Scream Blacula Scream (1973)

After a dying Voodoo queen chooses an adopted apprentice as her successor, her true heir is outraged. Seeking revenge, he buys the bones of Blacula the vampire off of a dealer, and uses voodoo to bring the vampire back to do his bidding. In turn, Blacula turns him into a vampire and makes him his slave. Meanwhile, a police officer with a large collection of African antiques and an interest in the occult investigates the murders caused by Blacula and his vampire horde.

After the death of his mother, gang-member Willis, (Richard Lawson) is voted out and swears revenge on the newly-voted leader, Lisa, (Pam Grier) a voodoo priestess. Using voodoo himself, he resurrects Mamuwalde, (William Marshall) the vampire known as Blacula, to do his bidding, but comes under his vampiric spell instead. As he starts satisfying his blood-lust with the members of the gang, he gets wind of Lisa’s powers and longs to rid himself of his curse. When her policeman boyfriend Justin, (Don Mitchell) is brought in due to all the bodies, he believes that Willis is behind it all due to his grudge against the group. When the real culprit is revealed behind the murders, the police race to stop him before he can put his nefarious plans into motion.

The Good News: As a sequel to a good movie, this one features some really great moments. The film’s best quality is that it really raises the bar by showcasing a vampire who is struggling with his own inner blood-lust. This humanizes the main vampire character a bit, who prior to this had most vampires relished their monstrous existence and sought for nothing more than to become the most fearsome nightmare in the land, by instead showing the lengths he is willing to take to get rid of his vampiric side. We also see an interesting new evolution in the vampire personality dynamic. Here, there seems to be a noticeable distinction to be made from the Manuwalde character and that of the Blacula character. Firstly, there is the obvious physical difference. Blacula has shadowy eyes, stark cheekbones, a frizzed out widow’s peak and some wild hair-patches smeared across his face. And of course he has the fangs and the all-night-martini eyes. Even the Manuwalde persona is affecting and interesting. He’s calm, cultured and seems amicable enough to want to genuinely mingle with modern society. This isn’t really a guy who is trying to cover up for his more dark nature, but rather is one who is warring with himself, striving to overpower his own sinister urges. Key to this success is actor William Marshall. Marshall plays the potentially ludicrous role with such conviction and sincerity that he is a real joy to watch Blacula in his scenes. Marshall is one of the few screen vampires to elicit genuine pathos and scares in his performance and is a testament to his ability, and comes across as being so utterly convincing and complete. Lot of scenes stick out, including a vampire woman rising from her coffin as an unsuspecting character watches in shock, highlighted by a raging thunderstorm that illuminates the set sporadically, Blacula’s and Willis’ vampiric assault on two intruders while one screams at the top of their lungs, and a quite ingenious attack on a woman who can’t see him creeping up as there is no reflection in the mirror, and the climatic vampires and police fiasco set in a dark mansion is a highlight. This also includes some genuinely funny ones, for instance, where one character throws a fit when he finds that he can no longer see his reflection in a mirror. This one really has a lot to like about it.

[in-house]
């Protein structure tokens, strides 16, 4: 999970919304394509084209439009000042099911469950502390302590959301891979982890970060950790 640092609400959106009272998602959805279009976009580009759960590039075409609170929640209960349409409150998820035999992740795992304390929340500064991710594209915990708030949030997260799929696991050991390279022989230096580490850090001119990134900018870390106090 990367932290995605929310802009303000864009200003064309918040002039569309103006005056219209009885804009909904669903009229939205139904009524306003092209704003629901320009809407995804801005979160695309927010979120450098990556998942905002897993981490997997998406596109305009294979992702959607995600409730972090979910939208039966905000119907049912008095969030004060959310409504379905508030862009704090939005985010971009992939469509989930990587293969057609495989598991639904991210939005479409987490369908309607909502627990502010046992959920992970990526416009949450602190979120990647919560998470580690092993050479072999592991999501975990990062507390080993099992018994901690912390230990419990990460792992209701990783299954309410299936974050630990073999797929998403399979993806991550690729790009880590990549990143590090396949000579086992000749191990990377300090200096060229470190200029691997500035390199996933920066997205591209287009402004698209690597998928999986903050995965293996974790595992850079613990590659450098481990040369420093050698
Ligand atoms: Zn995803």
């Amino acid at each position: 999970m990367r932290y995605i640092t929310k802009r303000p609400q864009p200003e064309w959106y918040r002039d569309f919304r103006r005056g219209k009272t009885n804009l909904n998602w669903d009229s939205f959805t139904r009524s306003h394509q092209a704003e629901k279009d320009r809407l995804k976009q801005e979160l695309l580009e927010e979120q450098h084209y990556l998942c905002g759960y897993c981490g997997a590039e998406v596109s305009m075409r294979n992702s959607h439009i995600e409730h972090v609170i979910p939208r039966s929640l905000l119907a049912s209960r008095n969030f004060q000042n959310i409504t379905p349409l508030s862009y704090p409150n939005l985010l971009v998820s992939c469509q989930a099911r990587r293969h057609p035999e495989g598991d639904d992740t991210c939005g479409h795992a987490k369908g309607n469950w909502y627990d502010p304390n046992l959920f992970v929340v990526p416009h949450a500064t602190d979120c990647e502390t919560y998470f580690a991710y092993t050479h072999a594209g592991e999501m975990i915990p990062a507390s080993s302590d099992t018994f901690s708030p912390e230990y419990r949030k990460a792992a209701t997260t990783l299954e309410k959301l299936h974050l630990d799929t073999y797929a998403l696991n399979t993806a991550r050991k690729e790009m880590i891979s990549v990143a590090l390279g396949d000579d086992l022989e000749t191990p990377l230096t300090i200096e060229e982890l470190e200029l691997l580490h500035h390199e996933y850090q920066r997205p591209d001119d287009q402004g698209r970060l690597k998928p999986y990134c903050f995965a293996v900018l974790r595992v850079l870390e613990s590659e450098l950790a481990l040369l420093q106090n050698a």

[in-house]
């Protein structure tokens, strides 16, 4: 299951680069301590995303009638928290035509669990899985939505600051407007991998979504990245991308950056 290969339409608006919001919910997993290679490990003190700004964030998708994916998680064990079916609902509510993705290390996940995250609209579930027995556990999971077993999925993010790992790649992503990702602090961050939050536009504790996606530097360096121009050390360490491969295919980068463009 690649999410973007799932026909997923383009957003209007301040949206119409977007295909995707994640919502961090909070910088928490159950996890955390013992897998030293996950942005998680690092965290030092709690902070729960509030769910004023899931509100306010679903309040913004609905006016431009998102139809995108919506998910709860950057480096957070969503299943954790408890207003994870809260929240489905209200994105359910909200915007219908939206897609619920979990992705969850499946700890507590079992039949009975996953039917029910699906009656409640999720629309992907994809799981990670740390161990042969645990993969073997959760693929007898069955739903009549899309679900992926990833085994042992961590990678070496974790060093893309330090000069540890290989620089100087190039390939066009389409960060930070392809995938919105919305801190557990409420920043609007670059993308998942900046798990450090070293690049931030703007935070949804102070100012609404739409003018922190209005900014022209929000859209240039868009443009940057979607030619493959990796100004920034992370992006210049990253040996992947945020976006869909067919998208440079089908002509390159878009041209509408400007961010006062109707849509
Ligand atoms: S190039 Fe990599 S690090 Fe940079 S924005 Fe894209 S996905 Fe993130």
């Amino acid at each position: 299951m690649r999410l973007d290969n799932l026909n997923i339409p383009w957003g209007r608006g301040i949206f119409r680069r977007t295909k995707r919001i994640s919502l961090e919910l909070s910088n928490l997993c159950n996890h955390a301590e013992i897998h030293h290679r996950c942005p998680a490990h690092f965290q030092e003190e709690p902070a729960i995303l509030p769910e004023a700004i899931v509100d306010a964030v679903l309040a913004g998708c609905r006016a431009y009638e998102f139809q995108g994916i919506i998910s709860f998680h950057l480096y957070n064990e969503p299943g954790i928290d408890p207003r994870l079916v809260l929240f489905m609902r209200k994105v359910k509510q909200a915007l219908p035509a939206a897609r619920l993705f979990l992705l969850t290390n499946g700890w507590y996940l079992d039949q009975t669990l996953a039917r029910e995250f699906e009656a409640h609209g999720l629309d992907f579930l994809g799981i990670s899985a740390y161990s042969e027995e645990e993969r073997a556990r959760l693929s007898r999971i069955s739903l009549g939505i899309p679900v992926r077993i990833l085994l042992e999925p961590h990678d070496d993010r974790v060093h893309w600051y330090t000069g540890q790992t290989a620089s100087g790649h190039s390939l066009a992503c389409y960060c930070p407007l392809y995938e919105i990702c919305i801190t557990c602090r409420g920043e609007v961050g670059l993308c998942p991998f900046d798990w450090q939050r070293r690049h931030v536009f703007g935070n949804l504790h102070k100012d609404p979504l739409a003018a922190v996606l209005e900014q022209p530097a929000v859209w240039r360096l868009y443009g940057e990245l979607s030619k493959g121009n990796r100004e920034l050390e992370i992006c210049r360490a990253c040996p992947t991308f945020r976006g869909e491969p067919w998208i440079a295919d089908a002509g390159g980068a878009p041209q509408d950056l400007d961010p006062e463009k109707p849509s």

The Bad News: As in the first one, there isn’t a lot that doesn’t work. The gore here is typical vampire fare, as we get the expected bloody bites on the necks of the victims but that’s pretty much it. Although minimal, the bite effects aren’t really that good. The blood is way too thick and bright to be convincing, and very often, it’s obvious that no contact is made between the fangs and neck, a far cry from the first where the bite marks always looked authentic. This, thankfully, puts a grateful end to the old tradition of vampires turning into bats. There is now a tradition that has evolved to the point that vampires now transform into were-bats, and this is partly to credit for that. This is a thankful element that has been dropped and is the source of a lot of unintentional humor in the genre. For starters, they can’t fly, they’re not very fast, and they have the directional acumen of a moth on crack. There’s a really hysterical scene in here that proves this where Blacula transforms into a bat and we can see him fluttering side by side with cars and buses on a busy metropolitan highway. Realizing that there plenty of other ways of making more progress down the street than the way he is, Blacula decides to fore-go his embarrassing flying foolishness and turns back into a human. This goofy scene alone proves that those scenes are no longer needed in vampire films. The worst problem is that the film has no clear-cut ending. It simply ends, without much fanfare or much of anything being resolved. It’s quite a disappointment over the great ending that the first one had, and it lowers the film somewhat.

The Final Verdict: While there’s a few problems, this has enough going for it that it’s more of a positive than anything. It’s a recommended viewing for fans of the first one, who might find enough to put this one over the first, but it’s still a really good entry nonetheless.